‘‘Black,’ my mother says darkly, ‘is a colour of joy.’ Kali is black. Black contains all the colours; it is the ultimate colour.’

also contains sincere optimism, a reassertion of a meaning that runs contrary to the (Western) norm. The poem’s last word, ‘This has been thought for you’, makes me want to punch the air.

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In the title poem, ‘Five Measures of Expatriation’, Capildeo examines how language itself conspires in racism, how the words ‘Expatriate. / Exile. / Migrant. / Refugee’ are applied to different bodies with different political goals in mind. As Sophie Collins notes in her review in Poetry Review, ‘colonial forces behind national languages are foregrounded throughout, the pervasive myth of an essential ‘mother tongue’ debunked’. In this poem, Capildeo contrasts the arbitrary, artificially fixed boundaries of political entities with the living realm of language:

‘Language is my home. It is alive other than in speech. It is beyond a thing to be carried with me. […] Language seems capable of girding the oceanic earth, like the world-serpent of Norse legend. […] Yet thought is not bounded by language. At least, my experience of thinking does not appear so bound.’

The collection is full of such moments of rhetorical power, in which Capildeo demonstrates an excellent ear for rhythm, for the impassioned and genuine, something like an intellectual call to arms. More often than not, however, such moments are immediately deflated by the mundane or ridiculous, as the impulse to keep a sense of proportion does its work. In ‘Five Measures…’, the next words are the children’s-book-like ‘One day I lost the words wall and floor’, though even these are shot through with the will to overwrite meaningless boundaries, ‘There seemed no reason to conceive of a division’ (noting that the Trinidadian response to the formation of Pakistan referenced in ‘And Also / No Join / Like’ also operated on ‘the lines of what had not been a division’; the linguistic and the political are continuous). Capildeo is extremely careful to never let the messiness of reality be erased for the sake of political cleanliness.

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As Amanda Merritt notes, that same messiness occasionally looks more like plain confusion, and there are certainly times in Measures of Expatriation where I found the poems’ rejection of conventional syntax or deep etymological punning a little too dense to follow. However, where these strategies hit their mark, the book rewards the necessary close readings, including the wonderful ‘Un Furl’, which might be the most heartfelt language-love-poem I’ve ever read, which begins:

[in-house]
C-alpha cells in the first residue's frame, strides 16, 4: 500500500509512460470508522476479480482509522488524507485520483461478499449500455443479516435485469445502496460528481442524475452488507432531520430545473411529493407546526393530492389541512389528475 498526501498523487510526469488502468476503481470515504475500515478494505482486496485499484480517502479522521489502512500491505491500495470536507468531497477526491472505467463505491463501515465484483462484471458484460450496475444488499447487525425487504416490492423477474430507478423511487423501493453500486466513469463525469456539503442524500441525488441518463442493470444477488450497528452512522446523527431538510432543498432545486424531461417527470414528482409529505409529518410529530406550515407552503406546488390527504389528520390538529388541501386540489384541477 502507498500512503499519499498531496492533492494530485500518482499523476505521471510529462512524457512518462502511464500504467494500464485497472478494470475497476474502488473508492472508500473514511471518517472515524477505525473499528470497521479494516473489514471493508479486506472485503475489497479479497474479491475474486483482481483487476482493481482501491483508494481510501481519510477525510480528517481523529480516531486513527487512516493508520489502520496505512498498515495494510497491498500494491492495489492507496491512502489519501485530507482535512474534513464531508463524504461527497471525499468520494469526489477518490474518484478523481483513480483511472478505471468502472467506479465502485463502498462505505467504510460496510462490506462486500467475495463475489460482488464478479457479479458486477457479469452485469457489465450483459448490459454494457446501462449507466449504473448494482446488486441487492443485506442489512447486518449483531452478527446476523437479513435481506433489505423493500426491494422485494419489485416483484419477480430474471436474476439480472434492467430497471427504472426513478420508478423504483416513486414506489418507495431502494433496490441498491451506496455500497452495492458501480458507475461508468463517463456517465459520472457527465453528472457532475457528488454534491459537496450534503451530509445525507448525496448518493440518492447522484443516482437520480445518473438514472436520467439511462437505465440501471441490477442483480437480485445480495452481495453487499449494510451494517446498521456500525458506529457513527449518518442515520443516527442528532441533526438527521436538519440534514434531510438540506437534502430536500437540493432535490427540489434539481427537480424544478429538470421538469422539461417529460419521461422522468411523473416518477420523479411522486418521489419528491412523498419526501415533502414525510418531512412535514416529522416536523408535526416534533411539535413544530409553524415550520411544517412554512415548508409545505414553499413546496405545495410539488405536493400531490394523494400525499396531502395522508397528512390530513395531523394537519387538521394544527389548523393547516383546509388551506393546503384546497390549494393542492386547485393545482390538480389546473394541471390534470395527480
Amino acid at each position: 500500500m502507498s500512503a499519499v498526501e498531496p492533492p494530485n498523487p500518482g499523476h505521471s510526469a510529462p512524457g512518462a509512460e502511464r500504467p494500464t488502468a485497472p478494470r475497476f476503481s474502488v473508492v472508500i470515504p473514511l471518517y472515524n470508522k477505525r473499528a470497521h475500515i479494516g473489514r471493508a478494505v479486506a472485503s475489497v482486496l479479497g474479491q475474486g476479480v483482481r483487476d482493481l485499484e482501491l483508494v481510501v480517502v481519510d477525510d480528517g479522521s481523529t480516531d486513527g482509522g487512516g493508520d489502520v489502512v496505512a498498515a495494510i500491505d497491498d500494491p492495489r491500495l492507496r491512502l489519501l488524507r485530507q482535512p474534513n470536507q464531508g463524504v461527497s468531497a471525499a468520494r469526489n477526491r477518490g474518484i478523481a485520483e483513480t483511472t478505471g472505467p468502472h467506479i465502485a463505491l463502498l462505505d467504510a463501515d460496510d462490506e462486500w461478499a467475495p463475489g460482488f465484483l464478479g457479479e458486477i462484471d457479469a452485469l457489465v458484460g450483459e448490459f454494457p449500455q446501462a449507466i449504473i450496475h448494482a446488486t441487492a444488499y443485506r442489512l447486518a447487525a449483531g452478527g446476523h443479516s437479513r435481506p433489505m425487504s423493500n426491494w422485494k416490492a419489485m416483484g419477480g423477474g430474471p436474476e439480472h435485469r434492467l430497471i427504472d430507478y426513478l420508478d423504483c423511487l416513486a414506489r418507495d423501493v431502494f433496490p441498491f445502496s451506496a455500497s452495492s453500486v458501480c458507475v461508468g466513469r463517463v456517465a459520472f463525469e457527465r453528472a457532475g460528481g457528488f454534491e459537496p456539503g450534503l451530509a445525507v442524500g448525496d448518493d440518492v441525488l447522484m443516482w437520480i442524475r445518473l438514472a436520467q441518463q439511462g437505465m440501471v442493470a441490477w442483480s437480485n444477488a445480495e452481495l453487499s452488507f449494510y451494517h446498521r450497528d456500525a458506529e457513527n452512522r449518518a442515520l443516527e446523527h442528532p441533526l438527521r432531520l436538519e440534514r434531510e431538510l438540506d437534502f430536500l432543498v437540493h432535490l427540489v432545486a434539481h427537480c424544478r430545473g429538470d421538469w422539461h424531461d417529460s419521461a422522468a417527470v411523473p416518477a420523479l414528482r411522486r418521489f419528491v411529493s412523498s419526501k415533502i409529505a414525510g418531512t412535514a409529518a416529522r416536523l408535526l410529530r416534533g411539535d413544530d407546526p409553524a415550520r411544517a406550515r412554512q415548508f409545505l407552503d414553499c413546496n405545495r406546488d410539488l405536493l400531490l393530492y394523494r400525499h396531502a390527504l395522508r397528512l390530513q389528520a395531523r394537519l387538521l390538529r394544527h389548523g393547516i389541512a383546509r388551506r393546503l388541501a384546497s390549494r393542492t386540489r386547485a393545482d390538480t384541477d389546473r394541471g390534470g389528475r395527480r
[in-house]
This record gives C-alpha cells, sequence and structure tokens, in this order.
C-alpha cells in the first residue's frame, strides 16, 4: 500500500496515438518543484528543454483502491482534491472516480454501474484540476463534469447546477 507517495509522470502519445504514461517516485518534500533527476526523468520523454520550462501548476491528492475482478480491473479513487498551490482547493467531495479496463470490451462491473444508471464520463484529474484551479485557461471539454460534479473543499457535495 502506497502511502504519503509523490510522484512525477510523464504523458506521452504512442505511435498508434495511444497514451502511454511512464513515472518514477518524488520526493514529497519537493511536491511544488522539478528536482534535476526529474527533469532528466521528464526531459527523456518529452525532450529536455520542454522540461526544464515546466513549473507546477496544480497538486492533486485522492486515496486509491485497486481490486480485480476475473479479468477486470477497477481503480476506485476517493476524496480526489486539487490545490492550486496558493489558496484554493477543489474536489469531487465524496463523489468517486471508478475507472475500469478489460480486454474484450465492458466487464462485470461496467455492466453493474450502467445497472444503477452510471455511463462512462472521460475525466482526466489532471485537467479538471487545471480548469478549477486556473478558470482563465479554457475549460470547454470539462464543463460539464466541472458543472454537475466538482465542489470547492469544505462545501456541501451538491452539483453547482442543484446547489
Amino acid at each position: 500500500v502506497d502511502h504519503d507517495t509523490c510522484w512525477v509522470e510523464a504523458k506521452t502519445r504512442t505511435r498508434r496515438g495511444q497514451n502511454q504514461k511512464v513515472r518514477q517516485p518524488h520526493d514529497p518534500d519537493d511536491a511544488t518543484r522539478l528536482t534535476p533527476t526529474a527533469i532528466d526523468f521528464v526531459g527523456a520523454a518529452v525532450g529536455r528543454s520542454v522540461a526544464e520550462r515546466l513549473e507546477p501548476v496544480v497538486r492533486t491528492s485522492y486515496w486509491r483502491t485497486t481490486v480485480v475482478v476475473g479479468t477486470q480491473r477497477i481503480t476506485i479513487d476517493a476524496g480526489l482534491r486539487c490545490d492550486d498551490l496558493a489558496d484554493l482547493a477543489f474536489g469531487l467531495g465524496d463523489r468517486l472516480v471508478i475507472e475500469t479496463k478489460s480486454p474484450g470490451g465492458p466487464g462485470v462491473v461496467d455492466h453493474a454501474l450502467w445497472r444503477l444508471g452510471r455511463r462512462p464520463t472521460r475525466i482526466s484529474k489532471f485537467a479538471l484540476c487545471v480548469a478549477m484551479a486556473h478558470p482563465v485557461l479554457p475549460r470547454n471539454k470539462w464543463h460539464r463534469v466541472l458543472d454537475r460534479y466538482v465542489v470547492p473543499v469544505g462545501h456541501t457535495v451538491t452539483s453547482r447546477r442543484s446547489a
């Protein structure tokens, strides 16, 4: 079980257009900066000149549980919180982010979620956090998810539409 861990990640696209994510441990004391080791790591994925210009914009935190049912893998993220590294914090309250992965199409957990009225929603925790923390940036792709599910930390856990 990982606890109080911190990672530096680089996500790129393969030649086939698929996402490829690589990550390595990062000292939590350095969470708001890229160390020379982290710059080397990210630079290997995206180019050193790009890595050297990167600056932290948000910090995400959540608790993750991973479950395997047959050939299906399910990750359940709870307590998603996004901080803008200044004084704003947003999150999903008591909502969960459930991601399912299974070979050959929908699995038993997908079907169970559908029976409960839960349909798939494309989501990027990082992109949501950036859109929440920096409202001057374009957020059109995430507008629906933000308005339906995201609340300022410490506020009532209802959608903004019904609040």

‘Any love
meant as equal
is momentary
momentarily unequal
is equal
if love
reckons time
knows not equals’

Given the collection this poem appears in, the sincerity of the quest to formulate a working and positive definition of a healthy romantic partnership is an absolute sucker punch. If any sticklers for formal convention were to read the book’s dreamy and powerful short stories (which Collins beautifully names ‘itinerant prose pieces’) and ask where the poetry is, where, ultimately, is the lyrical work for which all this unlineated writing is trying to create space, one may point right here. It’s a green shoot in a desert, it’s the feathers on the book’s cover flying again. This may be a thoroughly polyanna reading of a collection that is under no illusions about exactly what kind of world it lives in, or about the structures that hold its worst offenses in place. There’s something deeply heartening, however, in the fact that a full half of the book’s poems are dedicated to friends and peers (if Shakespeare’s ‘Weyward Sisters’ count), asserting a community, a federation of individuals where a white-centric culture would see an undifferentiated ‘they’. Measures of Expatriation has an unshakeable grip on what anchors the poet to her humanity in spite of constant dehumanisation.

This is not an easy book by any reckoning; it is long and densely written, it often leaves the reader without footholds and deviates from recognisable tradition. Parmar argues that ‘Capildeo’s integrity and intelligence put her several steps ahead of publishers, academics and critics who might foolishly marginalise her work in Britain’, and I’m pretty darned excited by the idea that this book could open new possibilities in terms of how we read poetry, and what mainstream poetry is capable of discussing. That means pushing readers out of our comfort zone, asking important questions about how such comfort is constructed, who it benefits and who it excludes, questioning the morality of what we (by ‘we’ I mean particularly privileged readers like myself) take for granted every day. I can’t think of a better definition for the work of poetry.

Tl;dr: if you like to have your assumptions challenged, if you enjoy sharing the ideas of a deeply thoughtful, witty and principled writer, read this book.

Further Reading: Sandeep Parmar review, The Guardian.

Amanda Merritt review, London Magazine.

Sophie Collins review, Poetry Review (Summer 2016).

On Warsan Shire, Peter Riley and Poetry Criticism

Last week, Beyoncé released Lemonade, an hour-long multi-genre piece made by leading artists in film, music and poetry. London Young Laureate Warsan Shire’s poems “For Women Who Are Difficult To Love”, “The unbearable weight of staying (the end of the relationship)” and “Nail Technician as Palm Reader” are all adapted as interludes between songs. On the back of this peerless good news, Inua Ellams spoke about Shire’s permanent relocation to the United States, finding poetry culture in Britain hostile to her and her work (Pascale Petit, Shire’s mentor in The Complete Works, mentioned on Facebook how Shire had become frustrated with with the ‘struggle against the (white) grain’). Ellams spoke on Twitter (the whole thread is vital reading) about her epochal collaboration in Lemonade: